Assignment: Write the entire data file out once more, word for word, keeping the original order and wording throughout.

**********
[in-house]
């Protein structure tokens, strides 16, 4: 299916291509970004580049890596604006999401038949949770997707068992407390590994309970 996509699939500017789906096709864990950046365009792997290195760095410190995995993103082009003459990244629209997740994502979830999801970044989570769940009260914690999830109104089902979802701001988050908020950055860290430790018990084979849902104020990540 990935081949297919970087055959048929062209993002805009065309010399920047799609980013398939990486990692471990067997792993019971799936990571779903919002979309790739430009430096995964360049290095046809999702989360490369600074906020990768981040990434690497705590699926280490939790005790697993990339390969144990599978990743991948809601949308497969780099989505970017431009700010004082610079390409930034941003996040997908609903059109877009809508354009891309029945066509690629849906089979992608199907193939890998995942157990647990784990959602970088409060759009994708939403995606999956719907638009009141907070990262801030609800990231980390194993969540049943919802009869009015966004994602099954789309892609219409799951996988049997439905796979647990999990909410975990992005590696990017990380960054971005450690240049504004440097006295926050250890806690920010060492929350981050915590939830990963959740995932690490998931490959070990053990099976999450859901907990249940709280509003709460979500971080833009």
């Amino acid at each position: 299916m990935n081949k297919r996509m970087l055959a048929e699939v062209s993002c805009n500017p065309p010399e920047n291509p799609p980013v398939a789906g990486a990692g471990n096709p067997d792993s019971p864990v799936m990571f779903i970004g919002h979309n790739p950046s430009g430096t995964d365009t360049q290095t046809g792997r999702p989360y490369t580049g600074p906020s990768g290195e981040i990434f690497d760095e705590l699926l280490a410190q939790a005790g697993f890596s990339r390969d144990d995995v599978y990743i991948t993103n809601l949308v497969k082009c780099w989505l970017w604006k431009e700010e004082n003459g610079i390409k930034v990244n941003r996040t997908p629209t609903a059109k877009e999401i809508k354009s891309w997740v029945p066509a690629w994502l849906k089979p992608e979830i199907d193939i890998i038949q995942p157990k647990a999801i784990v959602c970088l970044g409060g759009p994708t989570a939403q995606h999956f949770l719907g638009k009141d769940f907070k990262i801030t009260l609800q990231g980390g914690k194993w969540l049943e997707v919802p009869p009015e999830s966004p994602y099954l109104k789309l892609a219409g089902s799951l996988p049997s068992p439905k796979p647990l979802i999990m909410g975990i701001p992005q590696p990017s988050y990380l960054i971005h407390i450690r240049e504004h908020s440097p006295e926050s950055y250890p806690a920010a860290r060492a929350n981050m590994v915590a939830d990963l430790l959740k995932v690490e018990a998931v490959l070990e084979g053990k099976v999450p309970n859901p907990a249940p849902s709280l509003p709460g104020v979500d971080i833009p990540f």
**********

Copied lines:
[in-house]
């Protein structure tokens, strides 16, 4: 299916291509970004580049890596604006999401038949949770997707068992407390590994309970 996509699939500017789906096709864990950046365009792997290195760095410190995995993103082009003459990244629209997740994502979830999801970044989570769940009260914690999830109104089902979802701001988050908020950055860290430790018990084979849902104020990540 990935081949297919970087055959048929062209993002805009065309010399920047799609980013398939990486990692471990067997792993019971799936990571779903919002979309790739430009430096995964360049290095046809999702989360490369600074906020990768981040990434690497705590699926280490939790005790697993990339390969144990599978990743991948809601949308497969780099989505970017431009700010004082610079390409930034941003996040997908609903059109877009809508354009891309029945066509690629849906089979992608199907193939890998995942157990647990784990959602970088409060759009994708939403995606999956719907638009009141907070990262801030609800990231980390194993969540049943919802009869009015966004994602099954789309892609219409799951996988049997439905796979647990999990909410975990992005590696990017990380960054971005450690240049504004440097006295926050250890806690920010060492929350981050915590939830990963959740995932690490998931490959070990053990099976999450859901907990249940709280509003709460979500971080833009």
């Amino acid at each position: 299916m990935n081949k297919r996509m970087l055959a048929e699939v062209s993002c805009n500017p065309p010399e920047n291509p799609p980013v398939a789906g990486a990692g471990n096709p067997d792993s019971p864990v799936m990571f779903i970004g919002h979309n790739p950046s430009g430096t995964d365009t360049q290095t046809g792997r999702p989360y490369t580049g600074p906020s990768g290195e981040i990434f690497d760095e705590l699926l280490a410190q939790a005790g697993f890596s990339r390969d144990d995995v599978y990743i991948t993103n809601l949308v497969k082009c780099w989505l970017w604006k431009e700010e004082n003459g610079i390409k930034v990244n941003r996040t997908p629209t609903a059109k877009e999401i809508k354009s891309w997740v029945p066509a690629w994502l849906k089979p992608e979830i199907d193939i890998i038949q995942p157990k647990a999801i784990v959602c970088l970044g409060g759009p994708t989570a939403q995606h999956f949770l719907g638009k009141d769940f907070k990262i801030t009260l609800q990231g980390g914690k194993w969540l049943e997707v919802p009869p009015e999830s966004p994602y099954l109104k789309l892609a219409g089902s799951l996988p049997s068992p439905k796979p647990l979802i999990m909410g975990i701001p992005q590696p990017s988050y990380l960054i971005h407390i450690r240049e504004h908020s440097p006295e926050s950055y250890p806690a920010a860290r060492a929350n981050m590994v915590a939830d990963l430790l959740k995932v690490e018990a998931v490959l070990e084979g053990k099976v999450p309970n859901p907990a249940p849902s709280l509003p709460g104020v979500d971080i833009p990540f």